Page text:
To illustrate this point, we’ll take a minute to talk about our own grad school experiences. Courtney felt she constantly was working on collaborative projects (sometimes to the detriment of her own), but Laurel had the opposite experience: Her project belonged only to her, and she reported only to her PI, and if somebody else was helping her, it was a one-off favor.

Courtney’s experience is not uncommon in academia but is very unusual in industry. At most companies, you’re working on a team, and everybody has to pull together to get things done. “Teamwork” may be the No. 1 industry buzzword we’ve heard in almost every interview.

Sadiye Amcaoglu Rieder loves the teamwork aspect of her job as a senior scientist at Viela Bio. She said bringing diverse perspectives and expertise together helps increase efficiency and make creative solutions.

If your story is similar to Laurel’s, fear not — try to think about how you can spin your experience for an industry audience. Did you have a collaboration? That’s teamwork. Did you finish a project? There’s timeline and project management. Use the experiences you did have to your advantage.

Communication is key.

In most academic departments, even if your lab studies something unique, you can rely on your colleagues to share a lot of background knowledge. In contrast, most companies include workers with different backgrounds and areas of expertise. It’s important to know your audience and be able to talk about your work without boring people or giving them too much information.

In his role as a project analyst at Emergent BioSolutions, Surya Sundar has to interact with a lot of nonscientists. It’s just as important that they understand the projects as it is that the researchers understand it themselves, and that can be achieved only through clear communication.

If you want to improve your scientific communication skills (for industry or really any job), science communication classes can help.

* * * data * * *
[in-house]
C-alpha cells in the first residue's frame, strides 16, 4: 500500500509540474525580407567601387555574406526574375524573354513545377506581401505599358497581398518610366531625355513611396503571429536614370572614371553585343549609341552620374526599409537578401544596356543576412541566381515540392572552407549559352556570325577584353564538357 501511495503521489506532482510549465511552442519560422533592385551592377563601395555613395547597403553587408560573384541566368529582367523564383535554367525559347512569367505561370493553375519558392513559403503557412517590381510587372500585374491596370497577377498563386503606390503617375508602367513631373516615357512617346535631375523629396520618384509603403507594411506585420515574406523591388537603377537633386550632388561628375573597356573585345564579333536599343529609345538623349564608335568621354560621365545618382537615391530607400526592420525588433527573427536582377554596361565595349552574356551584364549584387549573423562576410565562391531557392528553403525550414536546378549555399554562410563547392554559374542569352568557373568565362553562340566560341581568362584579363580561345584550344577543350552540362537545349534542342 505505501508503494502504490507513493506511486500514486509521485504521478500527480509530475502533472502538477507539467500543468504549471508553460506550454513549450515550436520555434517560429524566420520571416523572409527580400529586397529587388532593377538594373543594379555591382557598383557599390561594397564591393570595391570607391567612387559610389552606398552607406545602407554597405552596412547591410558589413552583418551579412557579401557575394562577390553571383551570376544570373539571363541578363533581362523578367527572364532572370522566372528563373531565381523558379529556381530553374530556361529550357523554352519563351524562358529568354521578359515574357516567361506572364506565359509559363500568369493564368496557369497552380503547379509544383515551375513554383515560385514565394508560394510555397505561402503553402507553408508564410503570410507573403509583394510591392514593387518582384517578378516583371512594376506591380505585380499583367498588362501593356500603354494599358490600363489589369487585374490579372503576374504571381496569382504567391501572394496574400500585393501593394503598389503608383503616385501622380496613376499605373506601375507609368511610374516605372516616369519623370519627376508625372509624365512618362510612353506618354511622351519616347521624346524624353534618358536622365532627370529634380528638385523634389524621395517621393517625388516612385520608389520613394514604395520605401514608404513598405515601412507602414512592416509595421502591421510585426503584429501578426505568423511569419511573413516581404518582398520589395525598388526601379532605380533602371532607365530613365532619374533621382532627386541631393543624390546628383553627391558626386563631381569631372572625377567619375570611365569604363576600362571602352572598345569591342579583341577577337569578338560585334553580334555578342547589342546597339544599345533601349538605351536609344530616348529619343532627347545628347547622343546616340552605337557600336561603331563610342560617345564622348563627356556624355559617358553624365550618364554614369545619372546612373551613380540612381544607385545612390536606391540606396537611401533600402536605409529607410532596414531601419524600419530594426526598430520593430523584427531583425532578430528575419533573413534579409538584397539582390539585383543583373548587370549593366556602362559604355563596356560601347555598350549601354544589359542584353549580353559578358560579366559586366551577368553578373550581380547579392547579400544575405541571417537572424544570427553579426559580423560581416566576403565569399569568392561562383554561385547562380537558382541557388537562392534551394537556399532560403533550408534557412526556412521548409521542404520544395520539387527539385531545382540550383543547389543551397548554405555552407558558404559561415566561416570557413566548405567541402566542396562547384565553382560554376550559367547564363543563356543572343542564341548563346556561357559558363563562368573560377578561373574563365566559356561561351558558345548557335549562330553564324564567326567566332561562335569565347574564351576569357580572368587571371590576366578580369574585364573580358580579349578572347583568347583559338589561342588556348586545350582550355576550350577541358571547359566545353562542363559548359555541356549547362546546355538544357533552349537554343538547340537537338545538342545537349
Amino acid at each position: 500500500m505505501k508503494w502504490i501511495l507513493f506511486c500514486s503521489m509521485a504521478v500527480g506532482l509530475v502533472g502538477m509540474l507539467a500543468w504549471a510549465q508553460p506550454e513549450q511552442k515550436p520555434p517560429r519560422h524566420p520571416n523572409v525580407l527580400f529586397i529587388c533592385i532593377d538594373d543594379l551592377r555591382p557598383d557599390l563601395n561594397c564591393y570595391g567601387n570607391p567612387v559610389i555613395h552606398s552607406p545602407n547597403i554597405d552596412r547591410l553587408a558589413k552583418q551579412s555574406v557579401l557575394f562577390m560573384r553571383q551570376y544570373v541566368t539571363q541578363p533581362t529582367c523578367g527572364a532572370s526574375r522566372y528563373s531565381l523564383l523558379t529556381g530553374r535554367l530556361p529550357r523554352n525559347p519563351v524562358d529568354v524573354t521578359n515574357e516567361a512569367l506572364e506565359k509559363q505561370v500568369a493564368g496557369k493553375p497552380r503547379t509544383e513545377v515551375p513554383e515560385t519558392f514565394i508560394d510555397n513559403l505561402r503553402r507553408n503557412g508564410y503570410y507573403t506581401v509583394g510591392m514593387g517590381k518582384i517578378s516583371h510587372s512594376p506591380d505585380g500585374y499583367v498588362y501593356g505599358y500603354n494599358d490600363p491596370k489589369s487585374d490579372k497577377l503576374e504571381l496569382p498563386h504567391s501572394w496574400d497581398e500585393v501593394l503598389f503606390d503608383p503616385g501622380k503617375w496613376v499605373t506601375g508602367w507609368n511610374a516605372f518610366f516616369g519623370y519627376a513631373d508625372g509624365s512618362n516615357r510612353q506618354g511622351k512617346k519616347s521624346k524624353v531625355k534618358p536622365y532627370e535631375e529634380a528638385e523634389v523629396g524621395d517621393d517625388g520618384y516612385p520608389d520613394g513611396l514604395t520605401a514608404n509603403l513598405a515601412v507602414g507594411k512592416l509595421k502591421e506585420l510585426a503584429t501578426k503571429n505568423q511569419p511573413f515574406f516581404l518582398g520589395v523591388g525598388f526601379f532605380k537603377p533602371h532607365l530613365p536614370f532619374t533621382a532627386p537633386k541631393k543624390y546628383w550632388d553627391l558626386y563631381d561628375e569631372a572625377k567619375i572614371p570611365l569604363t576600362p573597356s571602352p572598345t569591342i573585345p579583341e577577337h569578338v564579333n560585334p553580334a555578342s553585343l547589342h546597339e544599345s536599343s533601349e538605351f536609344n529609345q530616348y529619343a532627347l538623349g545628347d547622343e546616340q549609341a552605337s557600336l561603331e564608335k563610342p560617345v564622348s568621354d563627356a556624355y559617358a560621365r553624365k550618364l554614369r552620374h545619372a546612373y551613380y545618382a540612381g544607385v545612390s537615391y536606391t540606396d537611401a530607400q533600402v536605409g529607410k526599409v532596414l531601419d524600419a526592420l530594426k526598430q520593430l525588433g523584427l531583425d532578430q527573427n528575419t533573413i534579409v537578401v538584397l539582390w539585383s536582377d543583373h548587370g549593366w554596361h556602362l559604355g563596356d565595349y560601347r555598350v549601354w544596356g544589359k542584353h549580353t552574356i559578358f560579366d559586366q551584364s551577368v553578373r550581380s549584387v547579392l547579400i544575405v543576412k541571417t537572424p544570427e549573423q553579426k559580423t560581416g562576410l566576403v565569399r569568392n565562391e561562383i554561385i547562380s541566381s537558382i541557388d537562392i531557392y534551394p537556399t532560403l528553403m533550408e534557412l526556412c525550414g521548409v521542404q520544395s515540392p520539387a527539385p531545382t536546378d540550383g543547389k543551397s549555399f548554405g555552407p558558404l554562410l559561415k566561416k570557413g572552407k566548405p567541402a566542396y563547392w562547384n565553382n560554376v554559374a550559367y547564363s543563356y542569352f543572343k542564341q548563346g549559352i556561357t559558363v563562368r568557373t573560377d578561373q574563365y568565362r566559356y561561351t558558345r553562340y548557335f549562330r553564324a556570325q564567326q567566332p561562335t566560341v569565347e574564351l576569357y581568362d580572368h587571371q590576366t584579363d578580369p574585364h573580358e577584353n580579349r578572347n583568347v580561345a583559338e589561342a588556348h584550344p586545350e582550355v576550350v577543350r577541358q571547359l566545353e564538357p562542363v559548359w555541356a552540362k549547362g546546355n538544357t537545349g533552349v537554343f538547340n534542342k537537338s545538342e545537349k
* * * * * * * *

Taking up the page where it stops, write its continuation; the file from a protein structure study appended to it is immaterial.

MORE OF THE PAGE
Adaptability is a must.

Things move faster in industry than they do in academia. Project timelines are shorter and more targeted, and teams are bigger, with more distributed responsibility. If a project isn’t working out, it’s much more common in industry than in academia to drop it and work on something with better odds. Industry trends also are evolving constantly, so it’s important to be willing to switch gears as needed.

Mark Harpel, a scientific leader in the novel human genetics research unit at GlaxoSmithKline, said: “There’s no guarantee that what we’re working on today will be of interest three months from now.” That means scientists have to be willing to pick up new things.

Damini Agarwal, director of product development at Infinite Biomedical Technologies, said she loves that the biotech and healthcare industries are expanding rapidly. This creates a lot of opportunity for jobs, and she urges people to remain lifelong learners to help them stay on top of current trends and data.

You are not your project.

Industry is a vast field with so many different types of jobs. Several people we’ve interviewed emphasized that it’s important to cast a wide net when applying for jobs and not to limit yourself to what you think you’re qualified for based on your past experience.

Did your grad work focus on cell biology but you see an awesome industry job in cancer therapeutics? Don’t hesitate to apply — your critical thinking and scientific skill set will carry you farther than the specific details of your project or field.

Biogen’s Cherié Butts said that embracing diversity in industry is critical to coming up with creative solutions and advancements. Remember that you have something to bring to the table beyond your science.

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Courtney Chandler

Courtney Chandler is a biochemist and microbiologist in Baltimore, Md., and a careers columnist for ASBMB Today.

Laurel Oldach

Laurel Oldach is a former science writer for the ASBMB.